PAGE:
Readings for August 25, 2019
Isaiah 12:5-7, 18-21
I cannot assume that I will take my place in heaven. Nor should I assume that there will be a place for me in heaven before my neighbor takes their place. Others are on the same journey, and some–perhaps many–of those I might not expect to see will complete the journey before I do. But I must not act like the fabled hare, sitting back and scoffing at what I believe are others’ flawed efforts, or resting because I feel I’ve done far more than others could. I must continue to push forward lest I be left wailing and grinding my teeth outside the now closed door.
In other words, entering through the narrow gate requires effort and strength. It’s a lot of work. Every day. With God’s help, I am striving to be like Him.
God is perfect. I am not. But God’s grace gives me the opportunity to become perfect, which is His will for me. He accepts me as I am but loves me too much to want me to stay that way. He wants me to be perfect and holy as He is perfect and holy. Only through His discipline, only in accepting His gift with perseverance and strength, will I become perfect and take my place in the promises and inheritance of the Kingdom.
So I will work to be perfect. I will work to emulate the example Jesus has given me. And I will work to pour as much love and goodness into the lives of others as I can.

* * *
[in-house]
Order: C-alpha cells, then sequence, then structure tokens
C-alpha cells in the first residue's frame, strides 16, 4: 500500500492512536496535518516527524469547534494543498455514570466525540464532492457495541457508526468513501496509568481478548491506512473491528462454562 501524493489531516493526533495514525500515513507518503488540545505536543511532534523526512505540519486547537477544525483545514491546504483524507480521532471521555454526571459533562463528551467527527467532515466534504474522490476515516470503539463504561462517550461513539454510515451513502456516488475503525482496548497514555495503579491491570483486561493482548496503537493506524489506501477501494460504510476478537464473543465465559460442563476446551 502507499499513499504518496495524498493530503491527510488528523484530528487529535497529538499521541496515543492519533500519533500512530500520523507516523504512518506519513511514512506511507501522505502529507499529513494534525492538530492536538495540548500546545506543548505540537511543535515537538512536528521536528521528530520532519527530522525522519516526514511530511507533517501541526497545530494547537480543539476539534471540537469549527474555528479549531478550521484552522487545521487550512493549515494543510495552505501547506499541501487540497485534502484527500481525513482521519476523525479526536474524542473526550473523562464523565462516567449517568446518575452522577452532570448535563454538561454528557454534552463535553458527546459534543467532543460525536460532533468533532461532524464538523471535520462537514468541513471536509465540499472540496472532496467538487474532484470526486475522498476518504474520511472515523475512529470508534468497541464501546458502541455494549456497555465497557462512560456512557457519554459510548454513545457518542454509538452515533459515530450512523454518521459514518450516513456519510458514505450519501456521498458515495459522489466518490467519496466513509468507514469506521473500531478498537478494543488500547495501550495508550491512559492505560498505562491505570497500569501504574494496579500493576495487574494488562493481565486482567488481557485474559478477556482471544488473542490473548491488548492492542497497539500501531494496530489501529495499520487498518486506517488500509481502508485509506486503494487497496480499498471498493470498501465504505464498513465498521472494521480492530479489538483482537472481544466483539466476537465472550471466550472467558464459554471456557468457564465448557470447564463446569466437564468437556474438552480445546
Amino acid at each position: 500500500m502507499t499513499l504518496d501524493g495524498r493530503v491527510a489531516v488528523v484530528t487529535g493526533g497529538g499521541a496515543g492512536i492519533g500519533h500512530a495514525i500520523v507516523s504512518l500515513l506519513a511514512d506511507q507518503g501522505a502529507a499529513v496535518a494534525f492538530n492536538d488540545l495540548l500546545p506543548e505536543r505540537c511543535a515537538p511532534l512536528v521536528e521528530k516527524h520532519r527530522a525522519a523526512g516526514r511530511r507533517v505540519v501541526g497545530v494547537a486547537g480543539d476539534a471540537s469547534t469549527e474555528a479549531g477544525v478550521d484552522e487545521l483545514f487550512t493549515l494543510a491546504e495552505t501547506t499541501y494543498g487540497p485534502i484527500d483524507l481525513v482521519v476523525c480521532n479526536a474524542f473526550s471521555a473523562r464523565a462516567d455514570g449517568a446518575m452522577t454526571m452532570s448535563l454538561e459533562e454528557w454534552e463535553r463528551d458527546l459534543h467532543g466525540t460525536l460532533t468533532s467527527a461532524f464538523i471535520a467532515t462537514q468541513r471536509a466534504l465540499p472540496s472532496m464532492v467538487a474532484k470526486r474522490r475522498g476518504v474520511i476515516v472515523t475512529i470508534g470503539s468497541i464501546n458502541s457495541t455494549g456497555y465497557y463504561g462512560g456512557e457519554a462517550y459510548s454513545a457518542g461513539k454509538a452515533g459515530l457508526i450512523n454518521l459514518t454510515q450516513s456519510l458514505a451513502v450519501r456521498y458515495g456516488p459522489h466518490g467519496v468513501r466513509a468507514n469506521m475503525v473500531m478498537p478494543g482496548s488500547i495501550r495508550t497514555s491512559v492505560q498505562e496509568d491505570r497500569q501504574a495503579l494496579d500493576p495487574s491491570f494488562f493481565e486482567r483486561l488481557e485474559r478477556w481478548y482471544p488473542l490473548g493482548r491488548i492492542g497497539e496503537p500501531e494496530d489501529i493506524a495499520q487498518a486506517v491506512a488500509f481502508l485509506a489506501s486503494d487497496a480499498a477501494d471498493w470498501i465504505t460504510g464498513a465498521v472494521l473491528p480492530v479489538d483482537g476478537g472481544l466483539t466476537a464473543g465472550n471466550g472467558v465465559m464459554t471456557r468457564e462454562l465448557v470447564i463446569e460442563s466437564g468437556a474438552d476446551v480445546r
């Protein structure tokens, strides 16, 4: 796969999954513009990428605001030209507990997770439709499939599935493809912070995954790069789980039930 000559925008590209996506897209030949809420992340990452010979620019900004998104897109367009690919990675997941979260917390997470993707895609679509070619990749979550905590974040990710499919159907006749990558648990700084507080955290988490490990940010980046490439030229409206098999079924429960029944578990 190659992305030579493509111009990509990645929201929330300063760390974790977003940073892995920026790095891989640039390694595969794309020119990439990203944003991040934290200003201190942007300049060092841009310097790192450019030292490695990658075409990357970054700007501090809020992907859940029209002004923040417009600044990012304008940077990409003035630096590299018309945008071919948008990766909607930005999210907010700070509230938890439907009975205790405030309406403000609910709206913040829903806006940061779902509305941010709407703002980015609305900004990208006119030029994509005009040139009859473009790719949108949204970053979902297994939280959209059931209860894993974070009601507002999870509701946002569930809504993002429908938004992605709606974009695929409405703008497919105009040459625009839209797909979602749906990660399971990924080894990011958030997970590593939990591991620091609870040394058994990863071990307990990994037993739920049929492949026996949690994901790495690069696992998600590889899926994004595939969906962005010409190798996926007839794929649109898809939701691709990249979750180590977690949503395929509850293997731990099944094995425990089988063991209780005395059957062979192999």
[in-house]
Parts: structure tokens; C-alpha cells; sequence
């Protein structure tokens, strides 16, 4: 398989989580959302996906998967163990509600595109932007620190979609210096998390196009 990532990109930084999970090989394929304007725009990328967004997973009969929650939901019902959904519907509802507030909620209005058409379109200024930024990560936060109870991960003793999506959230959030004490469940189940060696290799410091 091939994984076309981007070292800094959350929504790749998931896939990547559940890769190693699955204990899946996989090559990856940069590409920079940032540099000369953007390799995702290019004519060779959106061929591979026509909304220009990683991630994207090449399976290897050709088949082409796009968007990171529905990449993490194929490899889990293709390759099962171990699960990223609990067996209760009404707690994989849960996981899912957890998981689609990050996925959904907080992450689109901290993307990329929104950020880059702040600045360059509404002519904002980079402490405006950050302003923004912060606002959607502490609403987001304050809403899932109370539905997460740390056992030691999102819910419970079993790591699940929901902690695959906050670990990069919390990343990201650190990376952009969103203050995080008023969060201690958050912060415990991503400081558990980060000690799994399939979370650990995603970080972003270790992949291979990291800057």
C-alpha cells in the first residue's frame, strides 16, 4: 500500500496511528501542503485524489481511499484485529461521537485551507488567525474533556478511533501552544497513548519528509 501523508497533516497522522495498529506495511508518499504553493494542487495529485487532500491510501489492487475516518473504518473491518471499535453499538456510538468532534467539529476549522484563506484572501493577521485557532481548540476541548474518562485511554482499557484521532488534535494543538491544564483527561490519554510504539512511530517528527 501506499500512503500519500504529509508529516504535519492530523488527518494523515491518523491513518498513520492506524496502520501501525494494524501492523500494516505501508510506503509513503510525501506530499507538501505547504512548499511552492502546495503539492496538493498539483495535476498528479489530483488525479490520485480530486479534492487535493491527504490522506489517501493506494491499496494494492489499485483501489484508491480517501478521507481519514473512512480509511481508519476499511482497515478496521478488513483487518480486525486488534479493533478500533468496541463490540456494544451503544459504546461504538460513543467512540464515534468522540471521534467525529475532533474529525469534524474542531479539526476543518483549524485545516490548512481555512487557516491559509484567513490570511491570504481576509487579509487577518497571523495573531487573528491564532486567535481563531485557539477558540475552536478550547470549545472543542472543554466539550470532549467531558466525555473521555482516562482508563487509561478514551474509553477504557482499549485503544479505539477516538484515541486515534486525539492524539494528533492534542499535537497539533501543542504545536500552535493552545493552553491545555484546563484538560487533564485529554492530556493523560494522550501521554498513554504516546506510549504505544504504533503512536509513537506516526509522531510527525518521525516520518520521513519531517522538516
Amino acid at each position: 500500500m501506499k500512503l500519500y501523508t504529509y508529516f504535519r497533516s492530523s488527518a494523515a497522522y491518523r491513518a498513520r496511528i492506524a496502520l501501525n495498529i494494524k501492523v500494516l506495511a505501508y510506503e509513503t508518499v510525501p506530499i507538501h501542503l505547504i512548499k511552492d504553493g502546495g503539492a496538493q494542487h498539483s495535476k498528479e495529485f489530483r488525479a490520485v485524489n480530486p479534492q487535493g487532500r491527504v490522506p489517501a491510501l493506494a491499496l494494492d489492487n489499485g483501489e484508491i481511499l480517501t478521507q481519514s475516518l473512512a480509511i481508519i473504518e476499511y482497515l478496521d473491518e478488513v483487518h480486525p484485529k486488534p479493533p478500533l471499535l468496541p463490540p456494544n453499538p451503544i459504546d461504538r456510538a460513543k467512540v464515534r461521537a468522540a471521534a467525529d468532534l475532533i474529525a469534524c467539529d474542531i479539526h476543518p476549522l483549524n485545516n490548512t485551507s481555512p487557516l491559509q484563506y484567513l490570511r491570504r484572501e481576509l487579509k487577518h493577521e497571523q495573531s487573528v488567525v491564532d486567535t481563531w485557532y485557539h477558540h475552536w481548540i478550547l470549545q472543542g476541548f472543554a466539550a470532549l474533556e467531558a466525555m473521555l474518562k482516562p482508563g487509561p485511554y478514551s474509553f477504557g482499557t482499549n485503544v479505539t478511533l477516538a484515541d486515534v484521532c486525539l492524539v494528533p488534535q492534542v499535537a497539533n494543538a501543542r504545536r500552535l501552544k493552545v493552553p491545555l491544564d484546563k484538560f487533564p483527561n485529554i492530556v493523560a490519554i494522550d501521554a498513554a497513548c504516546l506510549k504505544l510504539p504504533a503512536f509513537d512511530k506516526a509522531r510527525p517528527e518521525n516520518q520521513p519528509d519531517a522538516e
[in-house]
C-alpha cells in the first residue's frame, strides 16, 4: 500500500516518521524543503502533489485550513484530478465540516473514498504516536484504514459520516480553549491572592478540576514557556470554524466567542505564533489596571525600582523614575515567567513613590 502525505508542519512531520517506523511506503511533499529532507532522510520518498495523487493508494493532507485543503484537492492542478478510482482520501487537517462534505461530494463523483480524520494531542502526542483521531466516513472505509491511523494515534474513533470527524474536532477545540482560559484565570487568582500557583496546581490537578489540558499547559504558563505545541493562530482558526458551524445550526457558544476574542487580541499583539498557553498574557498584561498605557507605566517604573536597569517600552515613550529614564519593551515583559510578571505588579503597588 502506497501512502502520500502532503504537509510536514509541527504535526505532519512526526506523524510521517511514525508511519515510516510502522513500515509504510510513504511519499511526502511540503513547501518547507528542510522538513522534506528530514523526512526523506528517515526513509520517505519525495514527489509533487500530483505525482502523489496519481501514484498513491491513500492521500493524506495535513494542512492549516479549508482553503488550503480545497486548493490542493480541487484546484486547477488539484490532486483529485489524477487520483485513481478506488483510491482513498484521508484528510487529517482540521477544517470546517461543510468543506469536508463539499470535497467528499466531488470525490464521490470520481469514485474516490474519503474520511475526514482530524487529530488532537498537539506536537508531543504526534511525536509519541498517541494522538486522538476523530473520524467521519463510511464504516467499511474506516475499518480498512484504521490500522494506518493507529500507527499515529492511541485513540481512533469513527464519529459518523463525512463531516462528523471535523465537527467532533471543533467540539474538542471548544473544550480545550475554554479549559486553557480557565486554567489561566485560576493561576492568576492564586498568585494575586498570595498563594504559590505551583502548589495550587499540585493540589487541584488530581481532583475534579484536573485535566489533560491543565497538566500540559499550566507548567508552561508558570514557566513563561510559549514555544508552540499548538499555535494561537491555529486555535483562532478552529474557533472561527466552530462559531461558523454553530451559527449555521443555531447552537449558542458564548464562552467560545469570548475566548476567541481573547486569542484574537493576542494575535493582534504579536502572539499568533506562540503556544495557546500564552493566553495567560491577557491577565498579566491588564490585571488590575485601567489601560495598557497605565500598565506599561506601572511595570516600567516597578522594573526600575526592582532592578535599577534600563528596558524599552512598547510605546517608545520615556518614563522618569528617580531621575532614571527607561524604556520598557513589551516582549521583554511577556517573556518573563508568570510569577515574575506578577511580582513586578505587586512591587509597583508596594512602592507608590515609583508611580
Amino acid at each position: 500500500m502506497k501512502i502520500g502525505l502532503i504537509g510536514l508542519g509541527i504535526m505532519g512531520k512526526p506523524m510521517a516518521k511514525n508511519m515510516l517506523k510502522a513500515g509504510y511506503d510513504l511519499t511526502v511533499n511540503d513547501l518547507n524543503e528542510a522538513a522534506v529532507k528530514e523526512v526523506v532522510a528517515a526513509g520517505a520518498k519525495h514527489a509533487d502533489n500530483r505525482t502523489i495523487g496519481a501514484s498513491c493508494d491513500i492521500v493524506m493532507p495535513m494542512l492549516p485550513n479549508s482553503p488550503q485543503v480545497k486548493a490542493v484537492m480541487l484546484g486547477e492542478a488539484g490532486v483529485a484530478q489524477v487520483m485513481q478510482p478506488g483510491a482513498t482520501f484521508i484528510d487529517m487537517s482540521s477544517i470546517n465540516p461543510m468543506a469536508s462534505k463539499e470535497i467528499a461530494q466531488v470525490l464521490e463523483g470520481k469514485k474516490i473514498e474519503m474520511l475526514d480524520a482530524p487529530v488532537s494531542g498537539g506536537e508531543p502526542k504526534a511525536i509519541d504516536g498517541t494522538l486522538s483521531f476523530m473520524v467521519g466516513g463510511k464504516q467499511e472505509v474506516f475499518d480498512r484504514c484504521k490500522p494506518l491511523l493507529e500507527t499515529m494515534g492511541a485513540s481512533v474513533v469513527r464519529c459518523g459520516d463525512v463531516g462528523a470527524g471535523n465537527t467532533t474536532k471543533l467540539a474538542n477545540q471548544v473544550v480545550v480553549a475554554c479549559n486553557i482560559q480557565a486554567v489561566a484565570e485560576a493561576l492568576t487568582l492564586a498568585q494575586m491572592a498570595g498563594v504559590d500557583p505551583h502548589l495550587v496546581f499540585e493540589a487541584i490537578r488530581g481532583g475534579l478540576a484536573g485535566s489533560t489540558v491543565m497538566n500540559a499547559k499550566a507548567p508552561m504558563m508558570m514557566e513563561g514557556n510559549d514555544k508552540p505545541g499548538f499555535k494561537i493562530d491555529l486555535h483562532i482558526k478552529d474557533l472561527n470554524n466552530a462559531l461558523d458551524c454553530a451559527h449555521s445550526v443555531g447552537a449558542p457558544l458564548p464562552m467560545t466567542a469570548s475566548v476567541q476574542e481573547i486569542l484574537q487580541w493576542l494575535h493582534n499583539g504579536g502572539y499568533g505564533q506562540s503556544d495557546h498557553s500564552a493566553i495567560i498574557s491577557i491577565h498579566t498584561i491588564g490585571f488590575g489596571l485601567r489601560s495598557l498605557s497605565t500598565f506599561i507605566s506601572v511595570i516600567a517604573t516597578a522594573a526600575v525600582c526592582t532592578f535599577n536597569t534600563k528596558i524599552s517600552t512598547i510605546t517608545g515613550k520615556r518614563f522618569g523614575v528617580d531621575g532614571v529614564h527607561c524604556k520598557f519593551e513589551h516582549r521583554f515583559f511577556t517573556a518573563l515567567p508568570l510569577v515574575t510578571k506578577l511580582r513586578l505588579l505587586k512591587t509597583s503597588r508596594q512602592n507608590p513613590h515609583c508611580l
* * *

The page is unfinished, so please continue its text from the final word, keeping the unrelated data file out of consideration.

That said, it is also important to remember that I cannot earn heaven. No matter how hard I work, or how much I give, or how much I do, I am not guaranteed a place at my Father’s table. And I shouldn’t be. God’s grace is a freely given gift and the effort I put into my faith cannot be about the reward I believe I am due. That isn’t what love looks like. God, who is love, wants me to love Him and to love my neighbor. And God wants me to do this without counting the cost or calculating the return.
So I can and should work at my faith and do as many good deeds on this earth while I can, and spread as much love and joy as I can. But doing the Lord’s work does not earn me heaven. What the Lord’s work does is keep me in line, bring me closer to God, make me strong, and give me the perseverance to continue.
So strengthen your drooping hands and your weak knees. Make straight paths for your feet, that what is lame may not be disjointed but healed.